Receiving the student research award is a great honor for me and I am humbled to receive this award. It validates for me that I am on the right track with the research I am doing. Receiving this award has spurred me to continue no matter what hurdles are in my way. My research being chosen among so many others as deserving as mine is truly a motivation to keep working and learning!  


Victoria Michalowsky

Title: Student perspectives on online dance education during COVID-19

In February 2020, I was beginning my master’s research at Trinity Laban Conservatoire of Music and Dance. A month later, when schools closed and countries shut down, my research pivoted to align with the historic, dare I say unprecedented, events of the time. To respond to higher education dance institutions transitioning to online education, I structured my research to interview students in this new training environment. The primary aim was to better understand what the students were going through, to be able to ascertain how dance education can be delivered online in a more effective, supportive way. The results indicated that dance students’ experiences of online dance education were informed by four primary factors, where each factor presented challenges and corresponding strategies. These four factors included the students’ access to resources, ability to continue learning, engagement with community, and degree of motivation. When students identified ways in which online dance education was seen as a tool to supplement progress, rather than an impediment, they experienced meaningful growth. While students voiced longing to return to the studio, online education opened opportunities for previously unexplored educational platforms, while also offering deeper insight into the values worth sustaining in the studio.

Amidst the turbulence and uncertainty of the pandemic’s early months, this research felt reactionary, inevitable, and much more personal than I had anticipated. Having completed this research, I submitted an abstract to the IADMS conference, with the intention of sharing these experiences with the broader dance community. Receiving the IADMS student award is a tremendous honor. As I continue to teach both online and in person, this award enables me to attain a teaching qualification so that I can better present somatic dance material to my students and give back to the community through holistic, research-based dance education.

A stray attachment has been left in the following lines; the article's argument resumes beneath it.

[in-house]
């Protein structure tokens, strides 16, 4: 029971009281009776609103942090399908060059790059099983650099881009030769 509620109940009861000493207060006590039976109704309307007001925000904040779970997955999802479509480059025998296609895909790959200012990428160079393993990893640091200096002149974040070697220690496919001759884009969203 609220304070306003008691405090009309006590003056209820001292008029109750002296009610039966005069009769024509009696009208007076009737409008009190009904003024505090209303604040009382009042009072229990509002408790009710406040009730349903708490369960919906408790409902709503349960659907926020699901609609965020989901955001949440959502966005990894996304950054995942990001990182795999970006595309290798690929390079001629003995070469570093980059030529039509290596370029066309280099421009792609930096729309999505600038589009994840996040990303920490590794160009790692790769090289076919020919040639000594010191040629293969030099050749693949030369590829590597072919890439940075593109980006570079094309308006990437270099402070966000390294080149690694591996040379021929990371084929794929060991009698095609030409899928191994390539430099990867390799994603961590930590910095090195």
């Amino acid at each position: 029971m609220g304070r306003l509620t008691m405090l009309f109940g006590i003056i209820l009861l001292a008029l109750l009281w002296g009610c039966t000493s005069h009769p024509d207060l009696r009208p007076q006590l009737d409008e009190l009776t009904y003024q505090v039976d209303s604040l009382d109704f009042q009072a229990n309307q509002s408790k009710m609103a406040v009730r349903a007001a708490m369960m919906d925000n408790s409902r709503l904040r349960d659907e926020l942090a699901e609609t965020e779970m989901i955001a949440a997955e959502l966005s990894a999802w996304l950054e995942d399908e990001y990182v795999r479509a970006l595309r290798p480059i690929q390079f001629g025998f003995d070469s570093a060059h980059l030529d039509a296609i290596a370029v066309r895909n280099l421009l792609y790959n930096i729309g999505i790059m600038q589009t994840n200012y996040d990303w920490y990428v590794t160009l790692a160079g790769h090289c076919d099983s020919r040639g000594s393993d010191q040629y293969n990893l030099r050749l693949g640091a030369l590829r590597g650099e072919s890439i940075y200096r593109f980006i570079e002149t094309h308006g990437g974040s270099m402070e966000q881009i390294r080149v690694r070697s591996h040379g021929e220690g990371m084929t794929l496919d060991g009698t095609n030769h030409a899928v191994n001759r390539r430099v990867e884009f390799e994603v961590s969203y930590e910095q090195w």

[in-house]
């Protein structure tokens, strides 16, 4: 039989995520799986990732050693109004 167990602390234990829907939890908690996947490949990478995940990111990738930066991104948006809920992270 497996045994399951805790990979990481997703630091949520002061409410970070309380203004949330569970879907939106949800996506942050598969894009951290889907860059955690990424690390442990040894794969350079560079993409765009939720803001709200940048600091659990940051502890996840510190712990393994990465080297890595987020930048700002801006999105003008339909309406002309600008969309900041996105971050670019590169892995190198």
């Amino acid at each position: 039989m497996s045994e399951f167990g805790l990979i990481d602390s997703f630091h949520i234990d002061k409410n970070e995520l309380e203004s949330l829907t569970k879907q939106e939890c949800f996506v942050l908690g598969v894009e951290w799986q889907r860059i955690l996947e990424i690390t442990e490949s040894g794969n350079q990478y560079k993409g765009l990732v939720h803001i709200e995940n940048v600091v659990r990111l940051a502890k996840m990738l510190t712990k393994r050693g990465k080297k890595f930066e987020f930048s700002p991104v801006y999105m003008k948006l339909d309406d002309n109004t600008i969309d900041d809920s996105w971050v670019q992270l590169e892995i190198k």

Jamie Hawke

Title: Knowledge Translation for Dance Educators

My research for this project was focused on dance educators and knowledge translation. The aim of this research was to learn more about the preferences of dance educators for receiving and implementing dance science information. We conducted a survey that asked dance educators about their preferences for dance science information which included the topics they thought were important to their teaching practices; their preferences for the format they received their information in (ex., academic journals, magazine articles, blog posts, etc.); factors related to the accessibility and applicability of dance science information; and the dance science topics they thought were easy to find information about and the topics they felt needed more research. The main findings of this research were that dance educators rated all dance science topics as important with injury prevention being rated the highest. Dance educators preferred in person and observational methods of receiving dance science information. The two topics that dance educators thought needed more research were psychology and mental health. I hope to continue researching the accessibility and applicability of dance science information within a range of different styles of dance.

I am grateful to be acknowledged by IADMS for my research as a student. It is a great feeling to know that my research has received support and recognition from such a strong group of researchers and educators. I am also thankful to have a place where I can present research in a field that I am interested in and a community that shares my interests. As I continue with my PhD this award will mean that I have the support to continue asking even more questions and sharing this passion with the dance and research community.


The Student Research Award program is only possible thanks to the generosity of our 2021 Student Research Fund Supporters.